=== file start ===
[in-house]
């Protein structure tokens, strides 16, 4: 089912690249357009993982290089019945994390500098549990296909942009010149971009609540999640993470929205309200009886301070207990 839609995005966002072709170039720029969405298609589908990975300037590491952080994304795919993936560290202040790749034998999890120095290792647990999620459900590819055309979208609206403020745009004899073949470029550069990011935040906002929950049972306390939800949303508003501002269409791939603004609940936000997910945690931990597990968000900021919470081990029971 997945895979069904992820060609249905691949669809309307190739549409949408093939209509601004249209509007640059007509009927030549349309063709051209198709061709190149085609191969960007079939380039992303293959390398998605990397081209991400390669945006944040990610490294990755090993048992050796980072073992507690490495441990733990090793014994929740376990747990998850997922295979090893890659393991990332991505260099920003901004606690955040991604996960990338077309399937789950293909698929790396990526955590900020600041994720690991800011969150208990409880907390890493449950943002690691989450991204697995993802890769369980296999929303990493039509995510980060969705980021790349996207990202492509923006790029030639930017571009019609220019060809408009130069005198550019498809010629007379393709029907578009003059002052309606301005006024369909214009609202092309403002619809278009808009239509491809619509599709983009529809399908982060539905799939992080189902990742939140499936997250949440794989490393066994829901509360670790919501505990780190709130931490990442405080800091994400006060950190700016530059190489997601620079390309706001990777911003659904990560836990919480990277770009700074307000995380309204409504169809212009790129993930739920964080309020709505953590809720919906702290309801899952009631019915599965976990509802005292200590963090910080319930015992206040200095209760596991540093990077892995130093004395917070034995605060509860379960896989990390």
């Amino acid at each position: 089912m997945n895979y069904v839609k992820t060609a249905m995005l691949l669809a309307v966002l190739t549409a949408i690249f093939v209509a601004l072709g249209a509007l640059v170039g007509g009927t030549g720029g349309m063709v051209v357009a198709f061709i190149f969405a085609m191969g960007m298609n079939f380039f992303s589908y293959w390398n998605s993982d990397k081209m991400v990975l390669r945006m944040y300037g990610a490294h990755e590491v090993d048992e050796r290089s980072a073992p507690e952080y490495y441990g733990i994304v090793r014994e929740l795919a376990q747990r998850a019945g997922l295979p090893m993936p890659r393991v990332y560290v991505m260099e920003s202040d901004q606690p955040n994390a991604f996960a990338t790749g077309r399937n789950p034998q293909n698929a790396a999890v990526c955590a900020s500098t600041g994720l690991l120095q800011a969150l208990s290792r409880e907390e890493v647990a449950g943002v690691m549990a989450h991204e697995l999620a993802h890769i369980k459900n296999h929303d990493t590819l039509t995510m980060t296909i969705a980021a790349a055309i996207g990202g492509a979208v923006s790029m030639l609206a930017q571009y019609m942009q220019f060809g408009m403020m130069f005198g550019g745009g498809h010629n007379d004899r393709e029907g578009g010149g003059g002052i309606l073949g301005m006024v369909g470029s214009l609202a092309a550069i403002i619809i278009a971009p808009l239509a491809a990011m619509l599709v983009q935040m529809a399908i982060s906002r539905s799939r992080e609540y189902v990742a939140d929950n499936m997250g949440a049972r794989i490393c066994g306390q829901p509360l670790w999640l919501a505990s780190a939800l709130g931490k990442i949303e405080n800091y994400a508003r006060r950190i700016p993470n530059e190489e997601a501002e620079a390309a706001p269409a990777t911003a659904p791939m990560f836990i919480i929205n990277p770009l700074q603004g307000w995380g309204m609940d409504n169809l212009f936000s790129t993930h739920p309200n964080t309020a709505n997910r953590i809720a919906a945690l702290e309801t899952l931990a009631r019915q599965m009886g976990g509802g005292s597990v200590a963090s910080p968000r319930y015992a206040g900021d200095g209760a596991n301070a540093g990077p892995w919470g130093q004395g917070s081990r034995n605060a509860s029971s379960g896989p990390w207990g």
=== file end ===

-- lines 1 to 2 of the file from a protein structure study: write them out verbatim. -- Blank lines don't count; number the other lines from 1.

[in-house]
């Protein structure tokens, strides 16, 4: 089912690249357009993982290089019945994390500098549990296909942009010149971009609540999640993470929205309200009886301070207990 839609995005966002072709170039720029969405298609589908990975300037590491952080994304795919993936560290202040790749034998999890120095290792647990999620459900590819055309979208609206403020745009004899073949470029550069990011935040906002929950049972306390939800949303508003501002269409791939603004609940936000997910945690931990597990968000900021919470081990029971 997945895979069904992820060609249905691949669809309307190739549409949408093939209509601004249209509007640059007509009927030549349309063709051209198709061709190149085609191969960007079939380039992303293959390398998605990397081209991400390669945006944040990610490294990755090993048992050796980072073992507690490495441990733990090793014994929740376990747990998850997922295979090893890659393991990332991505260099920003901004606690955040991604996960990338077309399937789950293909698929790396990526955590900020600041994720690991800011969150208990409880907390890493449950943002690691989450991204697995993802890769369980296999929303990493039509995510980060969705980021790349996207990202492509923006790029030639930017571009019609220019060809408009130069005198550019498809010629007379393709029907578009003059002052309606301005006024369909214009609202092309403002619809278009808009239509491809619509599709983009529809399908982060539905799939992080189902990742939140499936997250949440794989490393066994829901509360670790919501505990780190709130931490990442405080800091994400006060950190700016530059190489997601620079390309706001990777911003659904990560836990919480990277770009700074307000995380309204409504169809212009790129993930739920964080309020709505953590809720919906702290309801899952009631019915599965976990509802005292200590963090910080319930015992206040200095209760596991540093990077892995130093004395917070034995605060509860379960896989990390």